COMMON INSURANCE TERMS
The insurance industry is vast and ever changing. New products are constantly produced by insurance companies and refined as the insurance landscape changes. But deep down at its core, these products all share a few basic principles. To help guide you through these fundamentals, I’ve compiled a list of some of the common insurance terms.
Qualifying event: An event that triggers the payment of benefit. eg: death, suffer from covered critical illness. Details of the qualifying events for each type of insurance will be provided in their specific pages.
Coverage, face amount, benefit amount, death benefit: These all refer to amount of benefit your beneficiaries will receive should the qualifying event occur.
Premium: The amount you pay for the policy, expressed as either monthly or annually. The annual pay method is less costly than monthly pay to factor in the time value of money (insurance company receive premium immediately instead of over a year) and the increased administrative costs of processing premiums 12 times a year instead of once.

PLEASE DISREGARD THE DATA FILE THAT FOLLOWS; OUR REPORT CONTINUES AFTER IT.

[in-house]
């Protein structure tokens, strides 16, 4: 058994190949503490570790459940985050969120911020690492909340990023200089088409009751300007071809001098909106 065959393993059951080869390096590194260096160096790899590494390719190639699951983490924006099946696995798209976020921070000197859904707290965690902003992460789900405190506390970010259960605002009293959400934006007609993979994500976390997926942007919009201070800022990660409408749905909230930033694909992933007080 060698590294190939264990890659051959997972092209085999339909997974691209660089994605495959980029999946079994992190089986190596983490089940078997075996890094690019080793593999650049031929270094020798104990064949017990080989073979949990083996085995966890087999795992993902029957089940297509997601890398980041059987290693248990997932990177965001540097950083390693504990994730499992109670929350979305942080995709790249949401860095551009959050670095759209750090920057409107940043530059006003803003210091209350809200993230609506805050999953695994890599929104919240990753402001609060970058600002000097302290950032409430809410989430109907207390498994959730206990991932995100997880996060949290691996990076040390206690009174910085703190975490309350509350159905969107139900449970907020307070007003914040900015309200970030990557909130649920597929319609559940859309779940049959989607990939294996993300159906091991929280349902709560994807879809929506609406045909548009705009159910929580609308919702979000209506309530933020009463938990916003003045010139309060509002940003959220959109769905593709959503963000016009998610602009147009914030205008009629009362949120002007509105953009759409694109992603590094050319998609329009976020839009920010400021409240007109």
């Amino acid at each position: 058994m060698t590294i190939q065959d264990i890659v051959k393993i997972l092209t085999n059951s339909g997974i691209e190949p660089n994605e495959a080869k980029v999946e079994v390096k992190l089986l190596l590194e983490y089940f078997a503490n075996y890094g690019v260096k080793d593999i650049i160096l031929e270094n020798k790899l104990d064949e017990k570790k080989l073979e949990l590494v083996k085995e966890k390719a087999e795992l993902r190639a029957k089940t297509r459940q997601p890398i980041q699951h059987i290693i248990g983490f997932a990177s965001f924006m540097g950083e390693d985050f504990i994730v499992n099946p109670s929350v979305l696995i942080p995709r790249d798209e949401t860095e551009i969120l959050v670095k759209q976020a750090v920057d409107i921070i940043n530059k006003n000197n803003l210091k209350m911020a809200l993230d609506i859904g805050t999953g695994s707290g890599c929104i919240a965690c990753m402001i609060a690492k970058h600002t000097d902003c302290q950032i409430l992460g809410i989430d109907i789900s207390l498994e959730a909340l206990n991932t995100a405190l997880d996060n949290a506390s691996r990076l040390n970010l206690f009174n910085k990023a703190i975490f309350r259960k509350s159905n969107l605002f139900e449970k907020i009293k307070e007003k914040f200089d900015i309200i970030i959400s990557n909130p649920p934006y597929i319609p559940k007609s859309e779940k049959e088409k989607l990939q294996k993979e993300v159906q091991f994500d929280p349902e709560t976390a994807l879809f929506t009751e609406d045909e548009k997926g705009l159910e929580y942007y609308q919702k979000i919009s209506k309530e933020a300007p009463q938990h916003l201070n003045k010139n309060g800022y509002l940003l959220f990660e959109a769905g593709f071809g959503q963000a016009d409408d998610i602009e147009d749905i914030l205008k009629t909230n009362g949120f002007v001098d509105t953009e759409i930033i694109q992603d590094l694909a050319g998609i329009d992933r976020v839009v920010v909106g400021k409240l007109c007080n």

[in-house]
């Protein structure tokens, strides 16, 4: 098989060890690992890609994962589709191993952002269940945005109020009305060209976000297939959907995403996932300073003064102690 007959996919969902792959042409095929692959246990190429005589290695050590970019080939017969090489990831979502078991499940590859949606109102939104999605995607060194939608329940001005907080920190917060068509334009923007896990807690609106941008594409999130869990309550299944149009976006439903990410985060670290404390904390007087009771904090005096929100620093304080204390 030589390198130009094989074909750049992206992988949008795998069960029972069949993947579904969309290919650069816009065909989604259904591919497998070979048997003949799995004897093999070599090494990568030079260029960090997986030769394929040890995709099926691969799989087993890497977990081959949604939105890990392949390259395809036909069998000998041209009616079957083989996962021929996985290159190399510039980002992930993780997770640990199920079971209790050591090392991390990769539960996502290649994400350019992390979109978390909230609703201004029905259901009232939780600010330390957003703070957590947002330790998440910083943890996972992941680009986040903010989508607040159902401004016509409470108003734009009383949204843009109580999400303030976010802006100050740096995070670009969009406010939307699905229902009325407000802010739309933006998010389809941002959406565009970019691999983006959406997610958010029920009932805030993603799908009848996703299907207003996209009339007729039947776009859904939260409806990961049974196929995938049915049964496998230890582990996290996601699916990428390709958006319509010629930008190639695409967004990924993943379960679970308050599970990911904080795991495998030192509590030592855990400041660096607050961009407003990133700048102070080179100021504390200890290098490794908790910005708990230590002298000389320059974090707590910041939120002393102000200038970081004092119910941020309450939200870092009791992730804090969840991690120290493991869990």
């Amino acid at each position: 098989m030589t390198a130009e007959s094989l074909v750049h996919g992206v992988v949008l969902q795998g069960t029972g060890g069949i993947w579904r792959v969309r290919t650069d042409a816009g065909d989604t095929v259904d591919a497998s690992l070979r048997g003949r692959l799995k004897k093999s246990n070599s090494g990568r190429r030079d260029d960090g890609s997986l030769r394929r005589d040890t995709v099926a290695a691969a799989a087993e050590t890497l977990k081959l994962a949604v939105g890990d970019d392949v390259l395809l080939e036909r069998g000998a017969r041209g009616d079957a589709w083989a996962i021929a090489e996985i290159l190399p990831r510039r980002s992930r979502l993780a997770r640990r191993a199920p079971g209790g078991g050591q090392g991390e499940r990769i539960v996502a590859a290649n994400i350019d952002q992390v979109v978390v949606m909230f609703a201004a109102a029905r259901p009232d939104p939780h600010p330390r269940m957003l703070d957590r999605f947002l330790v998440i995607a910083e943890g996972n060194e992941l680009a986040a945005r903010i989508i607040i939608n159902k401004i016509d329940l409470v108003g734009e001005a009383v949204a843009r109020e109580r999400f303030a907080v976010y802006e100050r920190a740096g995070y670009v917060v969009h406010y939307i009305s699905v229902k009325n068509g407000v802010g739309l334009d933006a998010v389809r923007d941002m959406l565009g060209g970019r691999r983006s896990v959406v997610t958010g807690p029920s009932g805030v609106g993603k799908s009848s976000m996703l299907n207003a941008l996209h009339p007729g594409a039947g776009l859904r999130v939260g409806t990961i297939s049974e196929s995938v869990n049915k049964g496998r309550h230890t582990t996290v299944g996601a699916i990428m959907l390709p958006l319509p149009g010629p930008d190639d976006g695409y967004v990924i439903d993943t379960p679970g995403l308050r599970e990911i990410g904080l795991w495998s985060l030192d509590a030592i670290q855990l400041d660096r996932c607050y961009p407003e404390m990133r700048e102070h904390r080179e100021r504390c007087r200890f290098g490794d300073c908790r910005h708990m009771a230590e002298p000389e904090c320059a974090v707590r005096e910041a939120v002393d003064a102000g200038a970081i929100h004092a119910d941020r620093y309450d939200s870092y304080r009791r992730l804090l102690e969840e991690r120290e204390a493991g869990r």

Rated policy: An insurance policy issued at a higher premium rate than standard because of undesirable lifestyles or health conditions.
Declined: The insurance company rejects the application for insurance due to undesirable lifestyles or health conditions.
Claim: A demand made by the beneficiary for payment of benefits.
Insurer: The insurance company. It can also be known as the carrier.
Insured: The policyowner/policyholder who pays the premiums.
Life insured: The person upon whose life the policy is based (usually same person as insured).
Beneficiary: The individual to whom the benefit is paid. It could be a person (himself if critical illness/disability/long-term care, family member if life), an organization (favourite charity), or the estate of the policyowner.
Health insurance: Refers to critical illness, disability, long-term care, and extended health and dental insurance. Also known as living benefits.
Benefit period: In health insurance, the number of days, weeks, months, or years for which benefits will be paid.
Elimination or waiting period: In health insurance, the number of days, weeks, months, or years for qualifying event to last before benefits are paid.
Underwriter: The insurance company’s employee trained to evaluate an individual’s risk and determining premium rates.
Underwriting requirements: Additional health information required by the insurance company in order to accurately assess the health of the life insured so that it can properly determine the risk of insuring him/her. Examples include a blood profile or urine sample.
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